City DopeNews

BOE Tentatively Approves Corporate-Funded Clarke Central Program

The Clarke County Board of Education quietly approved a controversial corporate-funded business program at Clarke Central High School last week.

The board voted unanimously to move forward with 3DE, a program for up to 500 Clarke Central students that uses business case studies to teach curriculum. (For example, science classes calculate the number of calories in a Chick-fil-A meal, a 3DE representative told the board in January.) Started at Atlanta’s Banneker High School in 2015, it has since expanded to other schools in the region, including Parkview in Gwinnett County. Supporters say that 3DE students outperform their peers on standardized tests and graduate at higher rates, but some board members and parents had expressed skepticism about the corporate, venture capital and education privatization funding behind the program.

“I’m all for it, but this is a real radical shift in one of our schools,” said board member Greg Davis, who urged administrators to bring teachers into the process. Another board member, Linda Davis, said 3DE could reach students who aren’t currently being reached.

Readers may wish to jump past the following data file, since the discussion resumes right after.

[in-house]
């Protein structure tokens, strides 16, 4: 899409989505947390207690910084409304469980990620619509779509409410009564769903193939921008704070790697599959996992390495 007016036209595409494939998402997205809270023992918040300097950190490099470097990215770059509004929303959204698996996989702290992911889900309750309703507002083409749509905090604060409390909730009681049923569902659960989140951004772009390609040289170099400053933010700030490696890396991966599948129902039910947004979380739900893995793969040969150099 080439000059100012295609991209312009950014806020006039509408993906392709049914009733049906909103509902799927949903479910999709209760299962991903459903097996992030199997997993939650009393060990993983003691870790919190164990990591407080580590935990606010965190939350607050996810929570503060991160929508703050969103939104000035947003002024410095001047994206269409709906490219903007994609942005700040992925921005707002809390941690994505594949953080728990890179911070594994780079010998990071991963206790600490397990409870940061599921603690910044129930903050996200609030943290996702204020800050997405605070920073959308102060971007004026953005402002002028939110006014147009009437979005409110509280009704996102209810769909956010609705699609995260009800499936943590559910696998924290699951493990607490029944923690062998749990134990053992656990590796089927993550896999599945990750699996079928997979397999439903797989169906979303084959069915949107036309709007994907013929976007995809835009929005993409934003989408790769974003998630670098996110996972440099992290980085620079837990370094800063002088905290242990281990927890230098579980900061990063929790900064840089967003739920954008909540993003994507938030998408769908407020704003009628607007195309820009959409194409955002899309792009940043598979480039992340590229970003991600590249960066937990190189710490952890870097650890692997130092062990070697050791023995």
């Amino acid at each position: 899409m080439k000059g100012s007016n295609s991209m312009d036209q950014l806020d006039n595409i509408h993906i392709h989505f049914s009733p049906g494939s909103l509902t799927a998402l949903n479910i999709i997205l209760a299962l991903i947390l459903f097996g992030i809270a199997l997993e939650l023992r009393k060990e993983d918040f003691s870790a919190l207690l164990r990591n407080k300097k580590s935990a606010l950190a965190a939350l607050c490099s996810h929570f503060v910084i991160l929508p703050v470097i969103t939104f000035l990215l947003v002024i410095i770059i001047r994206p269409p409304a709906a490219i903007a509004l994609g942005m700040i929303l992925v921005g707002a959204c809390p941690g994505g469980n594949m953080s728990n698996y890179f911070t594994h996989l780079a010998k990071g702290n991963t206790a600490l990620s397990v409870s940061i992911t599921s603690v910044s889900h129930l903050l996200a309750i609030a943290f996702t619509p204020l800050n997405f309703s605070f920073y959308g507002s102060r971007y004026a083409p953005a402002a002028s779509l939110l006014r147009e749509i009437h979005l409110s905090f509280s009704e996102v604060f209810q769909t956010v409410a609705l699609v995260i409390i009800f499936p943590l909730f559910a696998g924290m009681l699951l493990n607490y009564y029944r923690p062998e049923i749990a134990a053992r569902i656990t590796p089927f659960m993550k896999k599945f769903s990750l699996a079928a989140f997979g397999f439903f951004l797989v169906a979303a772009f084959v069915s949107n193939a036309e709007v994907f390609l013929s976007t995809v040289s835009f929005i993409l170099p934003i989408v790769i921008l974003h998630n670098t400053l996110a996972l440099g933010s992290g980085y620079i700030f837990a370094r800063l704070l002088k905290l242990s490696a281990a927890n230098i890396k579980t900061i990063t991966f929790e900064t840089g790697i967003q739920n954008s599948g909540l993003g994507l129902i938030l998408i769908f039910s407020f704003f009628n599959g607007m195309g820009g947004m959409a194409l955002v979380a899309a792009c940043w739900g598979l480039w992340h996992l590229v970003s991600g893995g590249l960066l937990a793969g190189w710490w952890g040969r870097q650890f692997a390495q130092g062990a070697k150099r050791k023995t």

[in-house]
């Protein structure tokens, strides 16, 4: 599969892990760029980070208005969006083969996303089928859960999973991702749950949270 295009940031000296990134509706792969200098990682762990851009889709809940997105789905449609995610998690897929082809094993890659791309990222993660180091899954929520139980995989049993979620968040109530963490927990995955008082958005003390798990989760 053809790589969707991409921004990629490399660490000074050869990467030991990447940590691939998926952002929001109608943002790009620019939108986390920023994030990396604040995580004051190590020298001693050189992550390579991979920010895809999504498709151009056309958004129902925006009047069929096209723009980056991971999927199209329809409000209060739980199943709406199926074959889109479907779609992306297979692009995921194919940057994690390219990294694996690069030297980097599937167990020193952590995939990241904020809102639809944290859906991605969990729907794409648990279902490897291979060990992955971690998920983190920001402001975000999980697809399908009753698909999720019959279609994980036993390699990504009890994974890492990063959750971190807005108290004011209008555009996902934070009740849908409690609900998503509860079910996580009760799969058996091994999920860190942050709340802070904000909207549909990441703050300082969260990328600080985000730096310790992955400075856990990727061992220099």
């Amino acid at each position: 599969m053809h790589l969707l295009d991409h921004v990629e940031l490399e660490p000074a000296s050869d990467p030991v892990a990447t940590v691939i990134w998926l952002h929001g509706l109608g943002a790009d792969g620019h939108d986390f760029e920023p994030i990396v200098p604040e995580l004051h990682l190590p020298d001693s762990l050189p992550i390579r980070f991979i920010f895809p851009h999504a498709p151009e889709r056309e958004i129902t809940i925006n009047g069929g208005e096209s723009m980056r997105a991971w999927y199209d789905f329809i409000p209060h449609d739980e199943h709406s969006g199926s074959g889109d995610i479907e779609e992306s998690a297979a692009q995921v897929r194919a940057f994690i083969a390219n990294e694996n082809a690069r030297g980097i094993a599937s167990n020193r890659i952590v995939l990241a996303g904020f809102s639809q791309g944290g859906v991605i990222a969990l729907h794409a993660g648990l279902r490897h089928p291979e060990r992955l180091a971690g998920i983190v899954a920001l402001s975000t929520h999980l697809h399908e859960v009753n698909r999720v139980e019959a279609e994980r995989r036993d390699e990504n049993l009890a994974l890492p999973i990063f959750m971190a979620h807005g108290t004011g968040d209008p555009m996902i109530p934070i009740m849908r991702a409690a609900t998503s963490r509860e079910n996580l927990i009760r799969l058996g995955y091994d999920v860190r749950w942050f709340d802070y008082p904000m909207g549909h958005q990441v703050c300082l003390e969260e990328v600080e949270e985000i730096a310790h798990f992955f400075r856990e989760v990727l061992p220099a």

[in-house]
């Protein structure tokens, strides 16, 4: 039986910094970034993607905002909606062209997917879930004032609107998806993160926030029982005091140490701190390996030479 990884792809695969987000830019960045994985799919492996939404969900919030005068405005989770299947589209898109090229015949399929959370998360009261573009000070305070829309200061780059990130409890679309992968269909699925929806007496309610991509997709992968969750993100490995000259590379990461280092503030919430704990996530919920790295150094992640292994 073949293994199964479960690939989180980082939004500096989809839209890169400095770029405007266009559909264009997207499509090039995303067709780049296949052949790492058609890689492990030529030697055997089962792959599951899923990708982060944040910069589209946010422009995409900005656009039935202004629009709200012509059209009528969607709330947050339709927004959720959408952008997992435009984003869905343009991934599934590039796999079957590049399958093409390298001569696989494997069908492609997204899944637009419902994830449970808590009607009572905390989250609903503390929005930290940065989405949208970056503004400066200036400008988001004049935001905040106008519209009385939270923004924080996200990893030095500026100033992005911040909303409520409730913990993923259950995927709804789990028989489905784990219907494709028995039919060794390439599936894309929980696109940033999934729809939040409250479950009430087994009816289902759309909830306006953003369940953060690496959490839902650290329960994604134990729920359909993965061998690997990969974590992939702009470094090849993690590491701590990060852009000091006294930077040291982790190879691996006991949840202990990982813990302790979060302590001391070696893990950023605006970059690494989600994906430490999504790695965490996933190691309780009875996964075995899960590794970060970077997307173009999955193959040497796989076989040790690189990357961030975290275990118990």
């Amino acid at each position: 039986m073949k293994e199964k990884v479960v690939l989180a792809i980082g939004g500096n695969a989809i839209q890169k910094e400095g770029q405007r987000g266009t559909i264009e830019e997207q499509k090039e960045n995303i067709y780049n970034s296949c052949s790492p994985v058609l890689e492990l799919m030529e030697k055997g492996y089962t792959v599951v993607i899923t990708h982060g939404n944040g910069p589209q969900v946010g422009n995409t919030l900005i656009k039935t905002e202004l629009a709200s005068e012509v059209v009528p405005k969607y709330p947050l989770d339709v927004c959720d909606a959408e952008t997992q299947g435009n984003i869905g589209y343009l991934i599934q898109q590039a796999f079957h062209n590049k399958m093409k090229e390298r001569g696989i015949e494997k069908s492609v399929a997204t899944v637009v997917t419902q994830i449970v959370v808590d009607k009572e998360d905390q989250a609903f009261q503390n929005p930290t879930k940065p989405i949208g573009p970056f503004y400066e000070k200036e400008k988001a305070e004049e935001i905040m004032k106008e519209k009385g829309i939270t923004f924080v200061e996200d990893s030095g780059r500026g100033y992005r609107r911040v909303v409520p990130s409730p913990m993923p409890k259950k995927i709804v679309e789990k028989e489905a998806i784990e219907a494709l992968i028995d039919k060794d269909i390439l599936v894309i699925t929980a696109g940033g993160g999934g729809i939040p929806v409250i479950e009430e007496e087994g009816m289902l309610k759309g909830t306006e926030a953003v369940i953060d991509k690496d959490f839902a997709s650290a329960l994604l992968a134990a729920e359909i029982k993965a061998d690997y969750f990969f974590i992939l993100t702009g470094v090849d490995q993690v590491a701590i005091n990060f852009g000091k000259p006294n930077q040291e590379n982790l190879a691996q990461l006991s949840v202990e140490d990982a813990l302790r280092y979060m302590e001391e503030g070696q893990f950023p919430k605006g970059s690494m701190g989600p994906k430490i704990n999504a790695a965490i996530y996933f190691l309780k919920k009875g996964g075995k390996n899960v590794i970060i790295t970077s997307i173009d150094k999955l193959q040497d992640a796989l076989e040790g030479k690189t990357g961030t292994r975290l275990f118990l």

Instead of starting the program next school year, as Clarke County School District Chief Academic Officer Brannon Gaskins had previously proposed, the new agreement calls for it to start in 2021–22. That will give CCSD a year to recruit students and train teachers and administrators. They’ll visit Parkview, which is the closest 3DE school to Clarke Central both geographically and demographically, and Parkview teachers could also come to Athens. 

There’s also an out clause: The board can cancel the agreement in June. “These next three months will be [for] information gathering that is shared with the board,” President LaKeisha Gantt said.

Interim superintendent Xernona Thomas briefly mentioned the recent visit from Cognia, the school accreditation agency, which sent a five-person team to Athens Jan. 26–28 to investigate allegations of micromanagement by board members. “It was a very productive visit,” Thomas said. There is no timetable for Cognia to produce a report, she added.